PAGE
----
What do 800 million people want?
India, the world’s largest democracy, is gearing up for elections in 2014 and political parties are chiseling away at their grand election pledges. The process of voting in India becomes a spectacle itself when about 800 million eligible voters exercise their right to participate in the world’s largest elections. What issues rank at the top of the agenda?
This general election occurs amid slow growth and high inflation, particularly food price inflation, coupled with escalating evidence of widespread corruption at varying levels of the bureaucratic hierarchy. As corruption is uncovered, it is even more evident that poor governance underpins many of the national and state problems.
Natural disasters continue to hurt India’s citizens, economy and infrastructure. Nearly 6,000 people were killed in the recent flood resulting from unprecedented rainfall in the north Indian state of Uttarakhand in June 2013. For the first time, even the Indian media made the connection between natural disasters and climate change.
Against this backdrop, the question is whether the debates building up to the election will connect the environment and development or whether traditional topics will continue to dominate the election. Thus far the dominant issues in Indian elections range from corruption, development, food prices, cast and community to India’s changing demographics, unemployment, poor access to education, healthcare and infrastructure, particularly in rural areas. While national issues and leaders do affect local voting behavior, it is the dynamics at state-level that cast their sway over voters’ choice of members of parliament. This explains why so many parties do very well in national elections despite their concentrated presence, in a region or single state (or even a sub-region within a state).
India’s changing political landscape
New political players
Five major states held elections recently, setting the scene for the national elections and confirming that reconfiguration of the political landscape is underway. The ruling national party lost its foothold in nearly all states and, most remarkably, a political party formed just months before the elections not only made a successful debut, but also defeated the leading party in Delhi and formed a state government.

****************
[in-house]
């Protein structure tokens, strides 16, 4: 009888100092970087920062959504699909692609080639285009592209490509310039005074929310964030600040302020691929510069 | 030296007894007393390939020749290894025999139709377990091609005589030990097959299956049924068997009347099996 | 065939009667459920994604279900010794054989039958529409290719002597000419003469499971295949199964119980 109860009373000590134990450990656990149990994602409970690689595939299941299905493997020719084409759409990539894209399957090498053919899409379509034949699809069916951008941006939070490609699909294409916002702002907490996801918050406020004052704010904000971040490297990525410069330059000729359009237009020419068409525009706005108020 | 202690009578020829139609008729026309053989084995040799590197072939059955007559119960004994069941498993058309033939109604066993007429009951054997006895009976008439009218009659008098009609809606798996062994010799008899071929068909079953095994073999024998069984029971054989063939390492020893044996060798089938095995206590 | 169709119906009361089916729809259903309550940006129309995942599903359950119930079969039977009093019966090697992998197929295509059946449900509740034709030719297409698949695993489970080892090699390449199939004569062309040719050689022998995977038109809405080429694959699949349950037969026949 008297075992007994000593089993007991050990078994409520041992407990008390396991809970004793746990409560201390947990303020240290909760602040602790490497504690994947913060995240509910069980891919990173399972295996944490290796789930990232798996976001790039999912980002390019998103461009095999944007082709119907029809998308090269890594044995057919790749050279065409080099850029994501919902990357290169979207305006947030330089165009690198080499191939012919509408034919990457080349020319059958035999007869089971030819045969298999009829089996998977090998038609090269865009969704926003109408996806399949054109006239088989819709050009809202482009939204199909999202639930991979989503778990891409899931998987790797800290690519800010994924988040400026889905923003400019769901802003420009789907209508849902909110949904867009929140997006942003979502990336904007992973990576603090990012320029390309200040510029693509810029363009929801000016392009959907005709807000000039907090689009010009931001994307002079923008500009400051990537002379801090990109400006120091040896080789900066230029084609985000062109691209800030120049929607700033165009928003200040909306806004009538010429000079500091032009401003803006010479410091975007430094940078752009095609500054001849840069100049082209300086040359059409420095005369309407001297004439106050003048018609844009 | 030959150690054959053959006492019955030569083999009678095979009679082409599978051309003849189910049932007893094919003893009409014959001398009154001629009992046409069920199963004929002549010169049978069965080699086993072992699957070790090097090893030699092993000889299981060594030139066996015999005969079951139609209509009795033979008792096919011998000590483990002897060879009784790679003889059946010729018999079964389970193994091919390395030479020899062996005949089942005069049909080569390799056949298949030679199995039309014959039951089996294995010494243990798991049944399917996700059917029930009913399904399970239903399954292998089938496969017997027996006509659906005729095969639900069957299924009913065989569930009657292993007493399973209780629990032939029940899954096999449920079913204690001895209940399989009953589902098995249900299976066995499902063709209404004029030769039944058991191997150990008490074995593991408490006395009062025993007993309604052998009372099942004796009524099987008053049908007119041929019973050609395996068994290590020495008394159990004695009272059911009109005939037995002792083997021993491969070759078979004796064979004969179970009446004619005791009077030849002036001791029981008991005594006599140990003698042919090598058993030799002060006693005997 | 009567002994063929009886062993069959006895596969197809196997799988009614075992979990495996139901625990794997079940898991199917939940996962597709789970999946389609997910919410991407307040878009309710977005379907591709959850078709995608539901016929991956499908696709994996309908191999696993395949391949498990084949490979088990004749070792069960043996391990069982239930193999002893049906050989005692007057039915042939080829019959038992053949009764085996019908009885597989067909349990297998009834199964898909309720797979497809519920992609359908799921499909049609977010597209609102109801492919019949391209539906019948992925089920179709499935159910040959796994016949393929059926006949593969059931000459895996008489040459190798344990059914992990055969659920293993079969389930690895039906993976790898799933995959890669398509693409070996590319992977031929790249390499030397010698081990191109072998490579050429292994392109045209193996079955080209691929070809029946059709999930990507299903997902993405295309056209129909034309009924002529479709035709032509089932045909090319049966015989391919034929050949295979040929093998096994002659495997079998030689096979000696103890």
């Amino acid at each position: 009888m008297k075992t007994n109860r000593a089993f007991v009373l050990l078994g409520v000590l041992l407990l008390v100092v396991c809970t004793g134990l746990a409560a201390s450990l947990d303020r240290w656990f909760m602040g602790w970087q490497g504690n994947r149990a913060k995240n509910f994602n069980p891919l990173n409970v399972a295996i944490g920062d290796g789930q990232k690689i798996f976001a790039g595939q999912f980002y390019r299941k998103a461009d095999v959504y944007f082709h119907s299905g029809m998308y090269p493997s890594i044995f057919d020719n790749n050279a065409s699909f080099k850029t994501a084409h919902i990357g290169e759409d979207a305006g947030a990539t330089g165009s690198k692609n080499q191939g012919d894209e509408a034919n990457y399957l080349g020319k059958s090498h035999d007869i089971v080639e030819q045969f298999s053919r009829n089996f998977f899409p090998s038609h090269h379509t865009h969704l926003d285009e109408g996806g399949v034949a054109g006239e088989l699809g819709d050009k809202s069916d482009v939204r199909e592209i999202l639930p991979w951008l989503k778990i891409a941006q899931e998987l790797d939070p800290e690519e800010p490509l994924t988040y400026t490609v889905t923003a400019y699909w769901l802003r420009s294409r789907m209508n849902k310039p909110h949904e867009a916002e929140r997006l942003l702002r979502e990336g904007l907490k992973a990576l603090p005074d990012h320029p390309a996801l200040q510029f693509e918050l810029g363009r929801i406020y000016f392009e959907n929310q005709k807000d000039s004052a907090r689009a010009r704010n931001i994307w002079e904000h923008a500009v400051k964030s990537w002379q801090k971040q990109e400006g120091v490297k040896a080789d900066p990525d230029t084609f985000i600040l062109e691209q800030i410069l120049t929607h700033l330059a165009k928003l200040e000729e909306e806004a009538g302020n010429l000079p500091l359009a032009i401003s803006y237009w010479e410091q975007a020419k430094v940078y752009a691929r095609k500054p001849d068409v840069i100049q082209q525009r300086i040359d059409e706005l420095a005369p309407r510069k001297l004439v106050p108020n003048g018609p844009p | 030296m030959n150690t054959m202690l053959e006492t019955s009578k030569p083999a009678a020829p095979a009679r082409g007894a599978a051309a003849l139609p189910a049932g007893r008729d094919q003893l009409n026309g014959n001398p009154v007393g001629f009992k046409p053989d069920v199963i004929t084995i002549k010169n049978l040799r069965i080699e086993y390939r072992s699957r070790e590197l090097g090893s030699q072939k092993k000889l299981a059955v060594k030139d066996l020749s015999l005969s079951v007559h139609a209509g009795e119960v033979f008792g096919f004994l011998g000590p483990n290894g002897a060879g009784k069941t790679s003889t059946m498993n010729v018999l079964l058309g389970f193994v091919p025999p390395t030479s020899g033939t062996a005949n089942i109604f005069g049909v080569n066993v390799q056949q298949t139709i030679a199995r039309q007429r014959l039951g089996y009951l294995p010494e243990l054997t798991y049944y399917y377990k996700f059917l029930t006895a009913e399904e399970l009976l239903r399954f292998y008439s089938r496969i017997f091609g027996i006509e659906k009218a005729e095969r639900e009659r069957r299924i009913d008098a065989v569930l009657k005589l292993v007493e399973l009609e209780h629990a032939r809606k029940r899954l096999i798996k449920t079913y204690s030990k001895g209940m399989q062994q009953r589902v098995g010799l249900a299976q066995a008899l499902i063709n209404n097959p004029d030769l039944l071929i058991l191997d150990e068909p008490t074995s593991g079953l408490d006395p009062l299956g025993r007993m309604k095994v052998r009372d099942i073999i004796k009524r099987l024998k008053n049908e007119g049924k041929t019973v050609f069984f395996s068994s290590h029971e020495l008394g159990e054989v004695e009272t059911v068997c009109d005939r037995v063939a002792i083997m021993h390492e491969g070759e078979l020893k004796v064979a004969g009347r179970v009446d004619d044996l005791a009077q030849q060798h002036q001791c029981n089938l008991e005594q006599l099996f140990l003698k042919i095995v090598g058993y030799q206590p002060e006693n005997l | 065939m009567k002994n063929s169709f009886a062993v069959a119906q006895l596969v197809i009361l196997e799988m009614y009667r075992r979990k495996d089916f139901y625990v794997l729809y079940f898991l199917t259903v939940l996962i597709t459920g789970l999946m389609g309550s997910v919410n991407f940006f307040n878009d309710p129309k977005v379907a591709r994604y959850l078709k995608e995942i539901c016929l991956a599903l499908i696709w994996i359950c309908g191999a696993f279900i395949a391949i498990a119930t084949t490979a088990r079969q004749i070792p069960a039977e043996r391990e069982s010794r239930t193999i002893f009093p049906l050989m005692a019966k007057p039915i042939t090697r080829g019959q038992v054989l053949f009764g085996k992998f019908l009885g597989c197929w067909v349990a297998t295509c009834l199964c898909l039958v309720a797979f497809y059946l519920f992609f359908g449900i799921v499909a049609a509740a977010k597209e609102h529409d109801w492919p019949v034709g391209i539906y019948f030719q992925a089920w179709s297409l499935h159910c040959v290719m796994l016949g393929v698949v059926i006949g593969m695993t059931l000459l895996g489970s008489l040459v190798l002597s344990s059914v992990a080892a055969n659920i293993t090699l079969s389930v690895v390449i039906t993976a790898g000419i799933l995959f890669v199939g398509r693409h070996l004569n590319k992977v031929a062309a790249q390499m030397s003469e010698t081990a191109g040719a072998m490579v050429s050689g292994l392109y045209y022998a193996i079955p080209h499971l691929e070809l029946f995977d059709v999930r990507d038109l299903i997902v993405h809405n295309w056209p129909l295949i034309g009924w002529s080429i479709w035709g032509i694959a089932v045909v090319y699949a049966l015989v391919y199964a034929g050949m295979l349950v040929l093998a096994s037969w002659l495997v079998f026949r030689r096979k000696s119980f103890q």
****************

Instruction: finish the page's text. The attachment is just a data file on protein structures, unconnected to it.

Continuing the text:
This new entrant is the result of a coalition between the anti-corruption and right-to-information movements, and is led by civil servant turned activist Arvind Kejriwal. The “Common Man” Party won the elections on the back of an agenda touting slogans emphasizing good and corrupt-free governance, bottom-up governance process, low inflation and “infrastructure access for all”. The tenet of this party was based on “swaraj” stressing self-governance, community building and decentralisation. The government will be directly accountable to the people instead of higher officials. Additional coalitions have been announced this year.
The rise of the middle class, long considered a non-player in Indian elections, is a strong political force. The main support for the “Commons Man” Party came mostly from Delhi’s middle class demanding to be heard. This class came into social action during the anti-corruption campaign by Anna Hazare, and tragic rape of a young woman in New Delhi.
The state elections also proved that chief state ministers (similar to United States’ governors) who brought economic and social benefits to their constituents were re-elected. These elections proved, once again, that local politics and accountability matter. The heavy role that capital-based political parties play in India is weaker today. Now, some strong chief state ministers are changing the evolution of politics by enabling bottom-up dynamics that dilute otherwise centralized political power. The bottom-up effect has also shifted the political lens toward the local needs of key constituencies such as economic development, equity and good governance.
No bottom up “green effect” yet
The environment and climate change are not political priorities in India. Unsurprisingly, politicians still focus on what they see as the unsolved development challenges.
In the past, some strong electoral candidates who promoted environmental issues failed politically. The People’s Political Front is a case in point. The party was formed by renowned environment and development activist Ms. Medha Patkar, who also founded one of the biggest movements in India, which opposed large dams, called the Narmada Bachao Andolan. The NBA made a reputation for its movement toward people-centered development, yet the same voters who had been displaced and impacted from the construction of the dam seem to have voted for pro-dam traditional political parties. Large dams are a symbol of development and progress, and this outlook may be the cause of such voting ambivalence. Another reason for the lack of support for NBA could be the lack of economic alternatives to business-as-usual development via environmentally sound, technically and economically feasible proposals that are catered to people’s development needs in the region.
Green posturing during elections
Many political parties project their candidate as being “pro-environment” and this practice has become louder since the last general election, leading many parties to promote a “green” vision. Statements made in the election manifestos for the 2009 general elections illustrate this point: